Sans serif is easier to read on screen, especially when you consider that some people might resize your stuff and then it'll show up very small. When doing anything that's supposed to be shared between computers, you have to consider how common that font is because not every computer is going to have Franklin Gothic or whatever. I even had to hawk Helvetica from my friend's computer!

    I HATE HATE HATE seeing Comic Sans or Papyrus. They're very distinct AND commonplace, which is the fast way to sick-of-looking-at-it land.

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    I'm a graphic designer, so my answer is VERY!

    Serif fonts are easier to read because the serifs (the little slabs at the ends of letters) act like little visual aids to guide your eye to the next letter/word. So setting large amounts of copy in serif fonts is purportedly more readable. It also looks more classic/old-fashioned. Large type can be either serif or sans serif, but they convey different moods. In my profession (newspapers), sans serif fonts are used for "hard news" stories like crime, elections, etc. Serif fonts are "softer" and are used for feature stories and columns.

    I don't hate Papyrus, but it's such a distinctive font that should only be used in specific thematic designs. Comic Sans can go die.

  11. #11
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    Quote Originally Posted by vesperholly View Post
    I'm a graphic designer, so my answer is VERY!

    Serif fonts are easier to read because the serifs (the little slabs at the ends of letters) act like little visual aids to guide your eye to the next letter/word. So setting large amounts of copy in serif fonts is purportedly more readable. It also looks more classic/old-fashioned. Large type can be either serif or sans serif, but they convey different moods. In my profession (newspapers), sans serif fonts are used for "hard news" stories like crime, elections, etc. Serif fonts are "softer" and are used for feature stories and columns.

    I don't hate Papyrus, but it's such a distinctive font that should only be used in specific thematic designs. Comic Sans can go die.
    I also think that sans serif fonts come off "clean and airy," which is why so many skincare/spa companies use sans serif fonts with very open designs.

    The problem with Papyrus is that "specific thematic designs" run the gamut from food to skincare to...seemingly everything that want an air of fancy. But the thing is, choosing such a commonly-used font doesn't give off the air of distinction, it just comes off lazy.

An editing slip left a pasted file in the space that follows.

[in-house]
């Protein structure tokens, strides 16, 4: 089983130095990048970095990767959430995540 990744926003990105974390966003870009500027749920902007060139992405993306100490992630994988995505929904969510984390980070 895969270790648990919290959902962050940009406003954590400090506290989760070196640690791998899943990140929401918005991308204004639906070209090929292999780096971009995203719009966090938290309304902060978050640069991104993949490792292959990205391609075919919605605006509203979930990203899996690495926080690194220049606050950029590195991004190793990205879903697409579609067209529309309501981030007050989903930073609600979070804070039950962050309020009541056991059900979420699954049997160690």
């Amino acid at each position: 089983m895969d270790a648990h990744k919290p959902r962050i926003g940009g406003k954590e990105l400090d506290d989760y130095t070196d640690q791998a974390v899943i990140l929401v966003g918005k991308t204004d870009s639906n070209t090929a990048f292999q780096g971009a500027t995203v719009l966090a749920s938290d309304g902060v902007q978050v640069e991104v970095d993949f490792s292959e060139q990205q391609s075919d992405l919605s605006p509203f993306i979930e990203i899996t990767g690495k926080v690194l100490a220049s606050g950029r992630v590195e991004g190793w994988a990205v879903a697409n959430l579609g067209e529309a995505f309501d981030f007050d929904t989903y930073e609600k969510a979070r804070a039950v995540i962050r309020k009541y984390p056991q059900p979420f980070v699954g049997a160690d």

12. #12

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    I use Century Gothic at every opportunity. I hate typed 'a' with a passion.

  13. #13
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    Quote Originally Posted by Angelskates View Post
    I use Century Gothic at every opportunity. I hate typed 'a' with a passion.
    Not a fan of the broken counter lowercase "a"?

  14. #14
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    wingdings for me

  15. #15

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    Quote Originally Posted by siouxdonym View Post
    wingdings for me
    Now why doesn't that surprise me?
    When you are up to your arse in alligators it is difficult to remember you were only meant to be draining the swamp.

  16. #16

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    Quote Originally Posted by siouxdonym View Post
    wingdings for me
    Give webdings a chance
    "Half the harm that is done in this world is due to people who want to feel important. They don't mean to do harm -- but the harm does not interest them. Or they do not see it, or they justify it because they are absorbed in the endless struggle to think well of themselves." – T.S. Eliot

  17. #17

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    I like Tahoma, Arial, and for programs or invitations I used Lucinda hand writing a lot

  18. #18

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    Quote Originally Posted by Angelskates View Post
    I use Century Gothic at every opportunity. I hate typed 'a' with a passion.
    I'm a fan of Century Gothic for exactly the same reason

  19. #19
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    I'm sure there's a reason that Courier is still offered; I just don't know what it is. If ever a font should be buried . . .

    IMO

  20. #20

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    I use Arial in general, but when I can use something with a tad more personality I use Georgia, especially Georgia italic, and Verdana.